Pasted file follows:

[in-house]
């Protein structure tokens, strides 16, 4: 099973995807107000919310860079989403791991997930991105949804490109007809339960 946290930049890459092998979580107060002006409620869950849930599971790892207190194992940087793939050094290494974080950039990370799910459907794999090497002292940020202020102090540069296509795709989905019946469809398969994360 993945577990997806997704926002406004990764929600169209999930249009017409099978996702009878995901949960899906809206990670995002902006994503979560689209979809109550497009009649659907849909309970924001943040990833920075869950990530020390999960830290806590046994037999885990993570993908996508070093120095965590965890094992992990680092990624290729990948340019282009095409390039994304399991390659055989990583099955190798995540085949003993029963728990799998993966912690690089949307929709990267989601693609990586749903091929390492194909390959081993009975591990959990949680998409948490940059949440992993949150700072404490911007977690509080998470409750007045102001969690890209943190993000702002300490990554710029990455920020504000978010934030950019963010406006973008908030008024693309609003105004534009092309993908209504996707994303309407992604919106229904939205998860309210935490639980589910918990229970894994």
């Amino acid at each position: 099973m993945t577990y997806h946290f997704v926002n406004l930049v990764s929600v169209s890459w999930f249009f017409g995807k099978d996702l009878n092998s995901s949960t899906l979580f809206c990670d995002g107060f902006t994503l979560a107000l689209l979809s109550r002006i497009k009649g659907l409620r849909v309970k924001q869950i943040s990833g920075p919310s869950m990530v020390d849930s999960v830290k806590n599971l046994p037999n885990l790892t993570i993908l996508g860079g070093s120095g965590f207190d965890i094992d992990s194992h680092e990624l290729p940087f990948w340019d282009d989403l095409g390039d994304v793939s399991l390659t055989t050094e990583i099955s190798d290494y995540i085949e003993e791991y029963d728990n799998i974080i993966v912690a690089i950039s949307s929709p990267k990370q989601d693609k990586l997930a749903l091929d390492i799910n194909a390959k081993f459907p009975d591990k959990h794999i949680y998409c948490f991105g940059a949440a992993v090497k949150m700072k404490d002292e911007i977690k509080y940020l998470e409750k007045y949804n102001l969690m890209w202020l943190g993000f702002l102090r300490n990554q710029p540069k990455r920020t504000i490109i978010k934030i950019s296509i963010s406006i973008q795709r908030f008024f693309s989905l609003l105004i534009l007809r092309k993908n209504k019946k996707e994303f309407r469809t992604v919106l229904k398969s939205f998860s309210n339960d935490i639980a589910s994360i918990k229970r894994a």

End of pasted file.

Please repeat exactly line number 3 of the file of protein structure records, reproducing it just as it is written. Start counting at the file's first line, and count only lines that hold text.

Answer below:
């Amino acid at each position: 099973m993945t577990y997806h946290f997704v926002n406004l930049v990764s929600v169209s890459w999930f249009f017409g995807k099978d996702l009878n092998s995901s949960t899906l979580f809206c990670d995002g107060f902006t994503l979560a107000l689209l979809s109550r002006i497009k009649g659907l409620r849909v309970k924001q869950i943040s990833g920075p919310s869950m990530v020390d849930s999960v830290k806590n599971l046994p037999n885990l790892t993570i993908l996508g860079g070093s120095g965590f207190d965890i094992d992990s194992h680092e990624l290729p940087f990948w340019d282009d989403l095409g390039d994304v793939s399991l390659t055989t050094e990583i099955s190798d290494y995540i085949e003993e791991y029963d728990n799998i974080i993966v912690a690089i950039s949307s929709p990267k990370q989601d693609k990586l997930a749903l091929d390492i799910n194909a390959k081993f459907p009975d591990k959990h794999i949680y998409c948490f991105g940059a949440a992993v090497k949150m700072k404490d002292e911007i977690k509080y940020l998470e409750k007045y949804n102001l969690m890209w202020l943190g993000f702002l102090r300490n990554q710029p540069k990455r920020t504000i490109i978010k934030i950019s296509i963010s406006i973008q795709r908030f008024f693309s989905l609003l105004i534009l007809r092309k993908n209504k019946k996707e994303f309407r469809t992604v919106l229904k398969s939205f998860s309210n339960d935490i639980a589910s994360i918990k229970r894994a």